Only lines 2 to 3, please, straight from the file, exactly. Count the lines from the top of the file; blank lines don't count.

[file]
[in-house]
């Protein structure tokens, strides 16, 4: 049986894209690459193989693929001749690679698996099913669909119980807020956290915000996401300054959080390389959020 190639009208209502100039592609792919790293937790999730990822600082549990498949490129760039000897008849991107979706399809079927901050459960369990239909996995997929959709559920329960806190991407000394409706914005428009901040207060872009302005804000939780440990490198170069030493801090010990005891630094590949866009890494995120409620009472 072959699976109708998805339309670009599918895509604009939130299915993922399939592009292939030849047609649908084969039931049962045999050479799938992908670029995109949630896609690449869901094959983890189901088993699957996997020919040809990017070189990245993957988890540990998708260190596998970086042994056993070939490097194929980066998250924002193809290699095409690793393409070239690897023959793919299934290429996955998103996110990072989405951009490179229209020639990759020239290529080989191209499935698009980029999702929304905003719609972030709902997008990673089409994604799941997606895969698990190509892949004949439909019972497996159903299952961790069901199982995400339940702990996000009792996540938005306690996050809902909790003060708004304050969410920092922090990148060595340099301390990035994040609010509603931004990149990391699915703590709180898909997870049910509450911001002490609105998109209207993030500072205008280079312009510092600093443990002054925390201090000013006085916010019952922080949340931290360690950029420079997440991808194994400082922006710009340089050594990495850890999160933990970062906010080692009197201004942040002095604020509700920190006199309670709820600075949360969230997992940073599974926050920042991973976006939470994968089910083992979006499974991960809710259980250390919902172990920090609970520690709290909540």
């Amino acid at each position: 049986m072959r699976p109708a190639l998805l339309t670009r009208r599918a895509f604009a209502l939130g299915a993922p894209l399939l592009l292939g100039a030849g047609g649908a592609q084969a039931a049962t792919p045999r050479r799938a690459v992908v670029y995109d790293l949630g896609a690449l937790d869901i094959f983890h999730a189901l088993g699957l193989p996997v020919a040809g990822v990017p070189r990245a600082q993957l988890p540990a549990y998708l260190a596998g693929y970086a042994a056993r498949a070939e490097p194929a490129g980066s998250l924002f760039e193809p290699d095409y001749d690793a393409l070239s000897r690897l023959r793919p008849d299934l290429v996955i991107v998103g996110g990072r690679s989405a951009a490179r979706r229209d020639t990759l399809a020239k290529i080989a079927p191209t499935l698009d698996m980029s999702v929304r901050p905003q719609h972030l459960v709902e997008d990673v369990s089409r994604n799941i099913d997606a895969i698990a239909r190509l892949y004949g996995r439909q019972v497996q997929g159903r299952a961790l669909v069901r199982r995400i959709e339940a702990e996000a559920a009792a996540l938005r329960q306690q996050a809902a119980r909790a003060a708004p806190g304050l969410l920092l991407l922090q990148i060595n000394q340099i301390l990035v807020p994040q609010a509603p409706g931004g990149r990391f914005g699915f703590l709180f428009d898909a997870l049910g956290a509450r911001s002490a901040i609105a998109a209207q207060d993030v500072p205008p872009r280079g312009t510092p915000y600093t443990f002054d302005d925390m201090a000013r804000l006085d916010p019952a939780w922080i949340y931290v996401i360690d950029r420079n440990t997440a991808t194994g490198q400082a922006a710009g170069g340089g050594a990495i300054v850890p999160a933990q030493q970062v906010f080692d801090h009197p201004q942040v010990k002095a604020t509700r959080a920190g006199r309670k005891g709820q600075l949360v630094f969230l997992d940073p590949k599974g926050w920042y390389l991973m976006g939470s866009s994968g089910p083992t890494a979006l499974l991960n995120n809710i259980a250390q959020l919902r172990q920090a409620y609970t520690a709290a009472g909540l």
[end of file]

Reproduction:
């Protein structure tokens, strides 16, 4: 049986894209690459193989693929001749690679698996099913669909119980807020956290915000996401300054959080390389959020 190639009208209502100039592609792919790293937790999730990822600082549990498949490129760039000897008849991107979706399809079927901050459960369990239909996995997929959709559920329960806190991407000394409706914005428009901040207060872009302005804000939780440990490198170069030493801090010990005891630094590949866009890494995120409620009472 072959699976109708998805339309670009599918895509604009939130299915993922399939592009292939030849047609649908084969039931049962045999050479799938992908670029995109949630896609690449869901094959983890189901088993699957996997020919040809990017070189990245993957988890540990998708260190596998970086042994056993070939490097194929980066998250924002193809290699095409690793393409070239690897023959793919299934290429996955998103996110990072989405951009490179229209020639990759020239290529080989191209499935698009980029999702929304905003719609972030709902997008990673089409994604799941997606895969698990190509892949004949439909019972497996159903299952961790069901199982995400339940702990996000009792996540938005306690996050809902909790003060708004304050969410920092922090990148060595340099301390990035994040609010509603931004990149990391699915703590709180898909997870049910509450911001002490609105998109209207993030500072205008280079312009510092600093443990002054925390201090000013006085916010019952922080949340931290360690950029420079997440991808194994400082922006710009340089050594990495850890999160933990970062906010080692009197201004942040002095604020509700920190006199309670709820600075949360969230997992940073599974926050920042991973976006939470994968089910083992979006499974991960809710259980250390919902172990920090609970520690709290909540």
């Amino acid at each position: 049986m072959r699976p109708a190639l998805l339309t670009r009208r599918a895509f604009a209502l939130g299915a993922p894209l399939l592009l292939g100039a030849g047609g649908a592609q084969a039931a049962t792919p045999r050479r799938a690459v992908v670029y995109d790293l949630g896609a690449l937790d869901i094959f983890h999730a189901l088993g699957l193989p996997v020919a040809g990822v990017p070189r990245a600082q993957l988890p540990a549990y998708l260190a596998g693929y970086a042994a056993r498949a070939e490097p194929a490129g980066s998250l924002f760039e193809p290699d095409y001749d690793a393409l070239s000897r690897l023959r793919p008849d299934l290429v996955i991107v998103g996110g990072r690679s989405a951009a490179r979706r229209d020639t990759l399809a020239k290529i080989a079927p191209t499935l698009d698996m980029s999702v929304r901050p905003q719609h972030l459960v709902e997008d990673v369990s089409r994604n799941i099913d997606a895969i698990a239909r190509l892949y004949g996995r439909q019972v497996q997929g159903r299952a961790l669909v069901r199982r995400i959709e339940a702990e996000a559920a009792a996540l938005r329960q306690q996050a809902a119980r909790a003060a708004p806190g304050l969410l920092l991407l922090q990148i060595n000394q340099i301390l990035v807020p994040q609010a509603p409706g931004g990149r990391f914005g699915f703590l709180f428009d898909a997870l049910g956290a509450r911001s002490a901040i609105a998109a209207q207060d993030v500072p205008p872009r280079g312009t510092p915000y600093t443990f002054d302005d925390m201090a000013r804000l006085d916010p019952a939780w922080i949340y931290v996401i360690d950029r420079n440990t997440a991808t194994g490198q400082a922006a710009g170069g340089g050594a990495i300054v850890p999160a933990q030493q970062v906010f080692d801090h009197p201004q942040v010990k002095a604020t509700r959080a920190g006199r309670k005891g709820q600075l949360v630094f969230l997992d940073p590949k599974g926050w920042y390389l991973m976006g939470s866009s994968g089910p083992t890494a979006l499974l991960n995120n809710i259980a250390q959020l919902r172990q920090a409620y609970t520690a709290a009472g909540l």